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Towards robust regional estimates of CO2 sources and sinks using atmospheric transport models

MPG-Autoren
http://pubman.mpdl.mpg.de/cone/persons/resource/persons62385

Gloor,  M.
Tall Tower Atmospheric Gas Measurements, Dr. J. Lavrič, Department Biogeochemical Systems, Prof. M. Heimann, Max Planck Institute for Biogeochemistry, Max Planck Society;

http://pubman.mpdl.mpg.de/cone/persons/resource/persons62402

Heimann,  M.
Department Biogeochemical Systems, Prof. M. Heimann, Max Planck Institute for Biogeochemistry, Max Planck Society;

http://pubman.mpdl.mpg.de/cone/persons/resource/persons62610

Yuen,  C.-W.
Department Biogeochemical Systems, Prof. M. Heimann, Max Planck Institute for Biogeochemistry, Max Planck Society;

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Zitation

Gurney, K. R., Law, R. M., Denning, A. S., Rayner, P. J., Baker, D., Bousquet, P., et al. (2002). Towards robust regional estimates of CO2 sources and sinks using atmospheric transport models. Nature, 415(6872), 626-630.


Zitierlink: http://hdl.handle.net/11858/00-001M-0000-000E-CEEC-8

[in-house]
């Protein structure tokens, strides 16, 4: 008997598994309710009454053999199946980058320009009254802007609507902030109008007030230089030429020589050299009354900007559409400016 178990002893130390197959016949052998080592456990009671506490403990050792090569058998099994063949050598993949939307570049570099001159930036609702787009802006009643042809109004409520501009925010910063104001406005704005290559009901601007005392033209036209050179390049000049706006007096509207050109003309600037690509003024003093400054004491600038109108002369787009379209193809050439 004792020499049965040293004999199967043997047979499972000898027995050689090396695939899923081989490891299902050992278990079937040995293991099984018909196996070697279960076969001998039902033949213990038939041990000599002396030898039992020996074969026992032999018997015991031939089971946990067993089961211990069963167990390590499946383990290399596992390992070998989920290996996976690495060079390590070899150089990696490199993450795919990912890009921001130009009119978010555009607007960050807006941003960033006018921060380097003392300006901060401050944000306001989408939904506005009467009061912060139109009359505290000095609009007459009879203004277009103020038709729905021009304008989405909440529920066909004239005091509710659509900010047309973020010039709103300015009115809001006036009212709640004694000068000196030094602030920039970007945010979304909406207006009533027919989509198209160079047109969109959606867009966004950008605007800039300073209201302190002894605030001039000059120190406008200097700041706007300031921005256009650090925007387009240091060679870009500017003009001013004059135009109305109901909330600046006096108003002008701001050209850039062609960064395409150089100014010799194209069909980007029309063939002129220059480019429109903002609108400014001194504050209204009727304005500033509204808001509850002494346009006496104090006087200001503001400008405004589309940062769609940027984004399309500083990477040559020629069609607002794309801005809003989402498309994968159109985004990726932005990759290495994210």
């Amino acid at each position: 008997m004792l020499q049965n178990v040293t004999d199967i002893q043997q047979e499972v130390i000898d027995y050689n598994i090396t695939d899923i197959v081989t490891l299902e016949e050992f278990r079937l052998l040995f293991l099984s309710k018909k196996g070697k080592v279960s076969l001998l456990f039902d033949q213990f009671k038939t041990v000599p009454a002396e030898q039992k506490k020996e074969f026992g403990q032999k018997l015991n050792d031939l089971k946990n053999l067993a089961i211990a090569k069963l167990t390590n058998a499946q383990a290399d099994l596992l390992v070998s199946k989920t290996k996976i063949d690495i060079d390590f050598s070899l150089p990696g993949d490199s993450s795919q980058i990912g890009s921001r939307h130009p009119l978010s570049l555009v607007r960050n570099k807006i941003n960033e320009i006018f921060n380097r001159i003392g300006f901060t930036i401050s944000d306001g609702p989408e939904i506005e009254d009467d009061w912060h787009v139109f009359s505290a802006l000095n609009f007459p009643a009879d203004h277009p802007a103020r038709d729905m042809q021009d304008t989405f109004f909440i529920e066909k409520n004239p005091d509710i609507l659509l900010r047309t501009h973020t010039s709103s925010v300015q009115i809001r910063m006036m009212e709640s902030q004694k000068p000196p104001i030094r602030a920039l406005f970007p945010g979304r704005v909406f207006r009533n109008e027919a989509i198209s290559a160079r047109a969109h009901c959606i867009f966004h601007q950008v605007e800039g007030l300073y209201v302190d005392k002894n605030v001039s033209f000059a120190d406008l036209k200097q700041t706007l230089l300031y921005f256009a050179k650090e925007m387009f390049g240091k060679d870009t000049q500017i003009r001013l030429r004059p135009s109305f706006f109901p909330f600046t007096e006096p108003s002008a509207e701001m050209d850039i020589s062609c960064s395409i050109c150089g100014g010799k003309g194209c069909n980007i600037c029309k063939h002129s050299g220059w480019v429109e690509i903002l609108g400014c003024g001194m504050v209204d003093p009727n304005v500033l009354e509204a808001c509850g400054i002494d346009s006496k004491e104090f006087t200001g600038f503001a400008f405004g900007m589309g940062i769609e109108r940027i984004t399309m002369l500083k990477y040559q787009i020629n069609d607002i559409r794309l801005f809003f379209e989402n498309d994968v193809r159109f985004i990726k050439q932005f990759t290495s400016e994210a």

Zusammenfassung
Information about regional carbon sources and sinks can be derived from variations in observed atmospheric CO2 concentrations via inverse modelling with atmospheric tracer transport models. A consensus has not yet been reached regarding the size and distribution of regional carbon fluxes obtained using this approach, partly owing to the use of several different atmospheric transport models(1-9). Here we report estimates of surface- atmosphere CO2 fluxes from an intercomparison of atmospheric CO2 inversion models (the TransCom 3 project), which includes 16 transport models and model variants. We find an uptake of CO2 in the southern extratropical ocean less than that estimated from ocean measurements, a result that is not sensitive to transport models or methodological approaches. We also find a northern land carbon sink that is distributed relatively evenly among the continents of the Northern Hemisphere, but these results show some sensitivity to transport differences among models, especially in how they respond to seasonal terrestrial exchange of CO2. Overall, carbon fluxes integrated over latitudinal zones are strongly constrained by observations in the middle to high latitudes. Further significant constraints to our understanding of regional carbon fluxes will therefore require improvements in transport models and expansion of the CO2 observation network within the tropics.